Health spending to get bigger share of U.S. economy

* U.S. health spending seen outpacing general economy

* Healthcare to grow to 19.3 percent of economy in 2019

By Donna Smith

WASHINGTON, Feb 4 (BestGrowthStock) – U.S. health spending will
grow faster than the overall economy this decade and by 2019
nearly 20 cents of every dollar spent in the United States will
go for healthcare, U.S. government analysts said on Thursday.

Economists at the Centers for Medicare and Medicaid
Services, known as CMS, said in a new report that the national
healthcare spending will grow an average 6.1 percent a year
over the decade to $4.5 trillion in 2019, about 1.7 percent
faster than the overall economy. Healthcare will account for
19.3 percent of the economy in 2019, the report said.

Last year an estimated $2.5 trillion was spent on
healthcare in the United States, accounting for about 17.3
percent of the economy, the report said.

The United States spends more on healthcare than any other
country, even with about 46 million people lacking medical
coverage. An effort by President Barack Obama to expand health
coverage and rein in soaring costs stalled in the U.S. Congress
after Democrats lost their supermajority in the Senate
following a special election in Massachusetts last month.

Democrats are weighing their options on how to advance the
legislation in the face of solid Republican opposition.

The CMS report shows that medical spending and numbers of
uninsured will continue to grow in the absence of reform.

“This report basically says nothing much has changed in
that regard,” said CMS chief actuary Richard Foster.

“All that (rising medical costs and the uninsured) is still
there, all that argues that some form of healthcare reform is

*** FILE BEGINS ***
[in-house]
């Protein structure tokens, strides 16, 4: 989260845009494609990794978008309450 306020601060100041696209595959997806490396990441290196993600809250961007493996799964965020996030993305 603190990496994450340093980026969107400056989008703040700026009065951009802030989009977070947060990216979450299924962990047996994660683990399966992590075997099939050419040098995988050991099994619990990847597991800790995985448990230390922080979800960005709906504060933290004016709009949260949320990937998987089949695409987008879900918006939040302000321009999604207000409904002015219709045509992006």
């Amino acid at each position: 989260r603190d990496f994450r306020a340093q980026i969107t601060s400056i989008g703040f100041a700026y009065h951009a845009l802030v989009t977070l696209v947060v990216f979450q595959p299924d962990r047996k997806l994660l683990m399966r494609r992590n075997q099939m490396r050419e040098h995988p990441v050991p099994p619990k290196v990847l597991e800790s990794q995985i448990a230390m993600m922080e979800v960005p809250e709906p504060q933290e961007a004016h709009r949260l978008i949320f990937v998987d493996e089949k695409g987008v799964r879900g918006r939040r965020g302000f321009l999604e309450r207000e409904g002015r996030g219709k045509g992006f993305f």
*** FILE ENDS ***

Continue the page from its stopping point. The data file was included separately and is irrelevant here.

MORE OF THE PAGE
still a good idea,” he added.

By 2019 the United States will spend about $13,387 per
person per year on healthcare. That is up from about $8,047 in
2009 and a projected $8,290 per person in 2010, the report
said.

The economic slump had a big impact on slowing the growth
of private health spending as laid-off workers lost
employer-sponsored coverage. At the same time, spending by the
Medicaid government health program for the poor has gone up.

Public payments will account for half of all U.S.
healthcare spending by 2012 and reach 52 percent by 2019 as
baby boomers increasingly sign up for the Medicare health
program for the elderly, the CMS economists said.

The report said spending on prescription drugs grew by an
estimated 5.2 percent in 2009 due mostly to higher prices for
brand name drugs. An improving economy will accelerate spending
growth for prescription drugs to 5.6 percent by 2011, they
said.

But growth in prescription drug spending will slow in 2012
and 2013 as patents expire on many top selling brand-name drugs
sold by big pharmaceutical makers such as Pfizer (PFE.N: ) and
Merck (MRK.N: ), the report said.

After that, growth in drug spending will begin to
accelerate again to 7.7 percent in 2019 because of rising drug
prices and new drug approvals as well as an increasing share of
more expensive specialty drugs, the report said.

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(Reporting by Donna Smith; editing by Anthony Boadle)

Health spending to get bigger share of U.S. economy